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Thursday, Feb. 4, 2010

Strap One On

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Last weekend, we held a "Strap-On Sex 101" class at the Tool Shed. This was the first time that we had offered this particular workshop, and I was fascinated to see that it generated more phone and e-mail inquiries than any other class we've held. Many people wanted more information about exactly what would be covered during the class, but we ended up having a relatively small number of people in attendance. This leads me to believe that there's a high level of interest in this topic, but a certain shyness about it that still persists.

A couple of weeks ago, I wrote a column about pegging, which involves a woman wearing a strap-on harness and dildo to anally penetrate her male partner. This certainly falls under the broad category of "strap-on sex," but there is much more to it. People of any gender—men, women or transgender people—can wear harnesses, and people of any gender can enjoy being on the receiving end of a nicely lubed dildo.

One typical fear that I mentioned in my column about pegging is that including a harness and dildo in your sex play is some kind of commentary about your sexual orientation or gender identity. There's a common misconception that if you enjoy being penetrated by a dildo, you "really" want to have sex with a man, which can be troubling to heterosexual men or lesbian women. The flip side of this is that if you enjoy wearing a harness and penetrating a partner, you "really" want to be a man. For some female-to-male transgender men, this may be true, and dildo play can be an integral part of their identity. But for others, this is not the case at all. Remember: You don't work for the dildo; the dildo works for you. It's just one more tool in your arsenal of pleasure toys. It only carries the meanings that you assign to it.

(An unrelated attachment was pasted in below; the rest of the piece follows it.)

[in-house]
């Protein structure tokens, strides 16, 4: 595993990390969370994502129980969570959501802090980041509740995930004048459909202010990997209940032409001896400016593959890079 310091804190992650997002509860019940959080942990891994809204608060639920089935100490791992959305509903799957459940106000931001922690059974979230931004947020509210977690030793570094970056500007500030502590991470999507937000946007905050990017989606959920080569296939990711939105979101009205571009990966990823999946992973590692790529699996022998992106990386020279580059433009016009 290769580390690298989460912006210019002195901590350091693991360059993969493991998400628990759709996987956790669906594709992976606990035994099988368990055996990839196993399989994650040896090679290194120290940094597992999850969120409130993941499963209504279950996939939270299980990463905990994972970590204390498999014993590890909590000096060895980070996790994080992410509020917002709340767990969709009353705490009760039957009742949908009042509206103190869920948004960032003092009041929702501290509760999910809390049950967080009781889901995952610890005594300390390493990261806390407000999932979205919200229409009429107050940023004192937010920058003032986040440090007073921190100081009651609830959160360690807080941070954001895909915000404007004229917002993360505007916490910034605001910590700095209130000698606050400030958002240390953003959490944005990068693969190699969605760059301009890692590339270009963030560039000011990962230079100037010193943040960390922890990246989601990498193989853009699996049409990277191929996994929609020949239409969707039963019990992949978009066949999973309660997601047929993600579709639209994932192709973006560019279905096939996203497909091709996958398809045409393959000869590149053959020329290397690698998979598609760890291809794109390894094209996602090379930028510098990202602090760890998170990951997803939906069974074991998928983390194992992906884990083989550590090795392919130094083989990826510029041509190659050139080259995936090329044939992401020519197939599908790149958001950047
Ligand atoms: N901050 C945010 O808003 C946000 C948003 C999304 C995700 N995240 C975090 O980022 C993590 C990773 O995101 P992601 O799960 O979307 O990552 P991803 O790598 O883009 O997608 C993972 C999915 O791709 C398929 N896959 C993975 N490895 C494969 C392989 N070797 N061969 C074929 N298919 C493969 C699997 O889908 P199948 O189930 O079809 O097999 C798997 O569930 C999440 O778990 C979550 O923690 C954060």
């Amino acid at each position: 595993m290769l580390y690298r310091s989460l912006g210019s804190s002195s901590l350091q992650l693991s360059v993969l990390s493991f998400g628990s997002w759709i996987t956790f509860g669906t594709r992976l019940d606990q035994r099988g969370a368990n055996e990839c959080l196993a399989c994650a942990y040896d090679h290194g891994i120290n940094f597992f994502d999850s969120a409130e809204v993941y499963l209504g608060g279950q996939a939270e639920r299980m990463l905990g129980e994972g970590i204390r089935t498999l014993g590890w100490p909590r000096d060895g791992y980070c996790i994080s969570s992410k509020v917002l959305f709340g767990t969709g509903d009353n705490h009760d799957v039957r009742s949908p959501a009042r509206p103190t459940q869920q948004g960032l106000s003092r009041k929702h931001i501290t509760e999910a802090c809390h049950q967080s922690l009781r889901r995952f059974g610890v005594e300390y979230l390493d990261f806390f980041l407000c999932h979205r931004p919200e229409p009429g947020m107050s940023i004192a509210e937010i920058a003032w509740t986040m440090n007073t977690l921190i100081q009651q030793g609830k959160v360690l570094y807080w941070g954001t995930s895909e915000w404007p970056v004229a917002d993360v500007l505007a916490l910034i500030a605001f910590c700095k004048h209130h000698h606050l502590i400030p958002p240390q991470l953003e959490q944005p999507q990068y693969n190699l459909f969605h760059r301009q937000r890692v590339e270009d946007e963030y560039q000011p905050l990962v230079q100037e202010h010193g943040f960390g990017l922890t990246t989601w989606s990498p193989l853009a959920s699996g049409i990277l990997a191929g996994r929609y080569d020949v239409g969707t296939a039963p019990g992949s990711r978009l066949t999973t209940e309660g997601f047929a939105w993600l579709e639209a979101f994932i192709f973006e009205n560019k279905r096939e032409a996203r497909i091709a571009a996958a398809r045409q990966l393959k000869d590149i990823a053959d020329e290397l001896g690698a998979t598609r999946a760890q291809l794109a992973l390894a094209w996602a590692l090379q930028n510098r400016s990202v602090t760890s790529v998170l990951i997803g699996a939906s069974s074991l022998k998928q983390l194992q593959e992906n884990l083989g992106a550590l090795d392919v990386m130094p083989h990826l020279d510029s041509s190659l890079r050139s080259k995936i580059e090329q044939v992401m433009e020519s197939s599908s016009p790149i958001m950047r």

So why use strap-ons? A harness creates a hands-free way to attach a toy to your body, which leaves your hands free for other activities and allows you to have close physical contact with your partner during penetration that otherwise might not be possible. Dildos come in every conceivable size and shape, which gives you a lot of variety for both vaginal and anal penetration. Whether your partner is a size queen or prefers something no bigger than a finger, you can find a toy to suit. You can switch it up depending on your mood. For men who may not have thought about dildo play before, this means that you aren't limited to the equipment that's attached to your body; if your partner would prefer a smaller or larger sized object for penetration, dildos are there to please.

Strap-ons can also be a handy tool for men with erectile dysfunction or for men whose partners may wish to keep going after they have ejaculated. Both penis extenders (sheaths that fit over an erect or flaccid penis) and harnesses made especially to fit a man's body allow men to penetrate a partner whether or not their penises are cooperating at any given moment.

I can't write a column about dildos without taking a moment to mention the materials from which they are made. I recommend 100% silicone dildos rather than other materials, like jelly, rubber or latex. Silicone is more expensive, but it's worth it. Dildos made of jelly or cyberskin may contain phthalates, which are chemicals used to soften plastic that have been linked to cancer and hormone disruption. These dildos eventually degrade over time—many customers have told me that they eventually found their favorite dil melted into a puddle at the bottom of their toy box. Silicone is nonporous, can easily be sterilized, will never degrade and does not contain any toxic chemicals. Take some care in choosing toys that last.

Want Laura to answer your questions in SEXpress? Send them to laura@shepex.com. Not all questions received will be answered in the column, and Laura cannot provide personal answers to questions that do not appear here. Questions sent to this address may be reproduced in this column, both in print and online, and may be edited for clarity and content.

Laura Anne Stuart has a master’s degree in public health and has worked as a sexuality educator for more than a decade. She owns the Tool Shed, an erotic boutique on Milwaukee’s East Side.